While it's obviously OK to check your texts, some people get annoyed when they try to hang out with their partner, only for them to spend the entire time on their phone. So make a pact that you'll put your phones away and fully enjoy each other's company.
"If you’re spending days at a time at your partner’s house, there’s nothing wrong with taking a moment to do your own thing,"
dating expert Heather Ebert tells Bustle. "Just be mindful of how much time you're spending away from them." Your visit is, after all, about bonding and hanging out together.
Even though it may be tempting to have a look around your partner's home, don't make a habit out of snooping. "Privacy is much more important than you may think," Tina B. Tessina, PhD, psychotherapist and author of
, tells Bustle. "Don’t snoop through drawers or medicine cabinets. And if you do, certainly don’t ask questions about it. If you’re snooping because you’re concerned about some of your partner’s behavior, ask instead." Dr. Romance's Guide to Finding Love Today
As you get further into your relationship, your lives and things will start blending together. But until that happens, it's important to be cognizant of your space usage — as well as how comfy you allow yourself to be.
"No matter how roomy or tight your partner’s space is, it’s your partner’s space," Dr. Tessina says. "Don’t leave your coat laying on the couch, or your shoes in the middle of the floor. Put things away, and if you don’t know where, ask." Doing so is just another way to show that you respect each other's boundaries.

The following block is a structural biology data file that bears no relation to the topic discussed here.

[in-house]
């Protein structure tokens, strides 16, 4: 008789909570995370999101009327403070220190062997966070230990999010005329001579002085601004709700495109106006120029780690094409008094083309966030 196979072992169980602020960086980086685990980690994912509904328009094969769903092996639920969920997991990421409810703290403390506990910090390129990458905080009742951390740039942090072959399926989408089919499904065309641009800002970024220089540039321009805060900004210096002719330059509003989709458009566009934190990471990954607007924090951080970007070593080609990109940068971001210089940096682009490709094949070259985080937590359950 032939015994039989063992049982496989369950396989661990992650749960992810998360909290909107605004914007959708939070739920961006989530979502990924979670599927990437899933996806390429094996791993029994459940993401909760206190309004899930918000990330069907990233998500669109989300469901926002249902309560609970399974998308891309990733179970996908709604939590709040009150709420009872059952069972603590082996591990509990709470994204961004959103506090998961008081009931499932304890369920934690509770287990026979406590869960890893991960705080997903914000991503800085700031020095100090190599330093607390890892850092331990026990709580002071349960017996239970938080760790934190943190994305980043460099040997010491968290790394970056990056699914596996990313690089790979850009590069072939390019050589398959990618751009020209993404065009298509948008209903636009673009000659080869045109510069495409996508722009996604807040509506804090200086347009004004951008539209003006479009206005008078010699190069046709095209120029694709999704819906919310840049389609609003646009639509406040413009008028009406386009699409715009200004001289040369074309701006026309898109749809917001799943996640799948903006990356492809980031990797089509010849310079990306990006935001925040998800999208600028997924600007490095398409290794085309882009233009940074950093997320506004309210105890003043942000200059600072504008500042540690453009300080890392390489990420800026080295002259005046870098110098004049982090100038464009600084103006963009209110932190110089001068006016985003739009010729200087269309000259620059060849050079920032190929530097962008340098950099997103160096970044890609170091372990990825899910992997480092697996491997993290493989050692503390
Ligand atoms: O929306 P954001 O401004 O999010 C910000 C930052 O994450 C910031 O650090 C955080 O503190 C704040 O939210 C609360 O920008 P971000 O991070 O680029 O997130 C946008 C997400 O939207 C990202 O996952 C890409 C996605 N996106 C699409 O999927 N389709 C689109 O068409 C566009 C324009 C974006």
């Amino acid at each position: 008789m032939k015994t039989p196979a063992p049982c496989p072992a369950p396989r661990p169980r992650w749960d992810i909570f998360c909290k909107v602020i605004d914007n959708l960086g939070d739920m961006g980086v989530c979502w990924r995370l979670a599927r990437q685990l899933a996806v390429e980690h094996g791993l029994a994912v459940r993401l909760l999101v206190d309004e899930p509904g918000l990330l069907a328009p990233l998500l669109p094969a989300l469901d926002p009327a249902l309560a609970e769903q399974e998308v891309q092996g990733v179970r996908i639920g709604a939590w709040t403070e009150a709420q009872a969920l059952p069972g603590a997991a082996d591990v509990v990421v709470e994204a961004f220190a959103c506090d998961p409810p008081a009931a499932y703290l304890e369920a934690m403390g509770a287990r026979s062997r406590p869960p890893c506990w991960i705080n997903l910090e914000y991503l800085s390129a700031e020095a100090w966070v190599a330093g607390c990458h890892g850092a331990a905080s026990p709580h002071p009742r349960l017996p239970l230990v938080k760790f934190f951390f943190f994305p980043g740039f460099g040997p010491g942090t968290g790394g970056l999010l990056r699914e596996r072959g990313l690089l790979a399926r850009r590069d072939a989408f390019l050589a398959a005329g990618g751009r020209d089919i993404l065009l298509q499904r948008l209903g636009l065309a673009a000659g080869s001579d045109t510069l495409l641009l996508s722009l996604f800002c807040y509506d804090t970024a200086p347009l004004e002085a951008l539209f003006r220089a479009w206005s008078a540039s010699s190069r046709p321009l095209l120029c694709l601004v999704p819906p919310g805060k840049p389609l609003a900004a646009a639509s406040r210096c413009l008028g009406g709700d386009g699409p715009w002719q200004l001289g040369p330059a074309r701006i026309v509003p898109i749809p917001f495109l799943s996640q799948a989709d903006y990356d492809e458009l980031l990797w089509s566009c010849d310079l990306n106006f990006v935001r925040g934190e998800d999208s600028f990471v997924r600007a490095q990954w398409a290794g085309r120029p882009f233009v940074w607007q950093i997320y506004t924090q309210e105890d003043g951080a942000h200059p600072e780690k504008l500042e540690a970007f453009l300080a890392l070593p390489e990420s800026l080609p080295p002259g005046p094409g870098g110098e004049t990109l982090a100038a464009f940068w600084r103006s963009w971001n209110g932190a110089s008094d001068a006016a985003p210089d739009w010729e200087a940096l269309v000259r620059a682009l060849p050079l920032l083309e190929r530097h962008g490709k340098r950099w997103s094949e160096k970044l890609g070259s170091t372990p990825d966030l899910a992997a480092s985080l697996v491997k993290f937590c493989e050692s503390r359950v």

Being Reckless With Their Things
Everyone makes the occasional mistake. But it's so important to be extra careful when staying in someone else's space.
For example, you'll want to "double [and] triple check that you have locked their door if you are the last to leave," author and relationship therapist
Dr. Caroline Madden tells Bustle. "Do one last check that the stove isn’t on." Make sure their cat is inside. Turn the lights off, etc.
By showing respect for their things — even in seemingly obvious ways — it can help foster a feeling of trust in the relationship. And it'll set the vibe for when/if you move in together down the road.
You know how you hate it when someone comes over and turns on all the lights, then leaves the room without turning them off? As Dr. Madden says, these things can really irk your partner, too.
So even though you may feel at home in their space, don't leave lights on, don't turn the heat up all the way, and avoid luxuriating in the shower. Unless you guys have talked about it or are splitting the bills, you'll want to use things like water and electric sparingly.
While it's probably OK to have a few snacks, be mindful of how many groceries you go through while staying at your partner's place. "Most partners are more than happy to share their food," Bennett says. "However, it can be rude to 'raid the fridge' when you visit your partner."
After all, you never know what they were planning to cook, or which leftovers they were expecting to return to later on in the day. "That food could be a part of a planned meal or your partner might have a limited grocery budget," Bennett says. "If you constantly eat your partner’s food, be considerate and offer to replace it."
While you don't have to walk on eggshells, you should
pay attention to what's important to your partner when staying with them — the same way they should respect your space when staying with you. By doing so, you'll be showing respect for the . And that's really what this is all about. relationship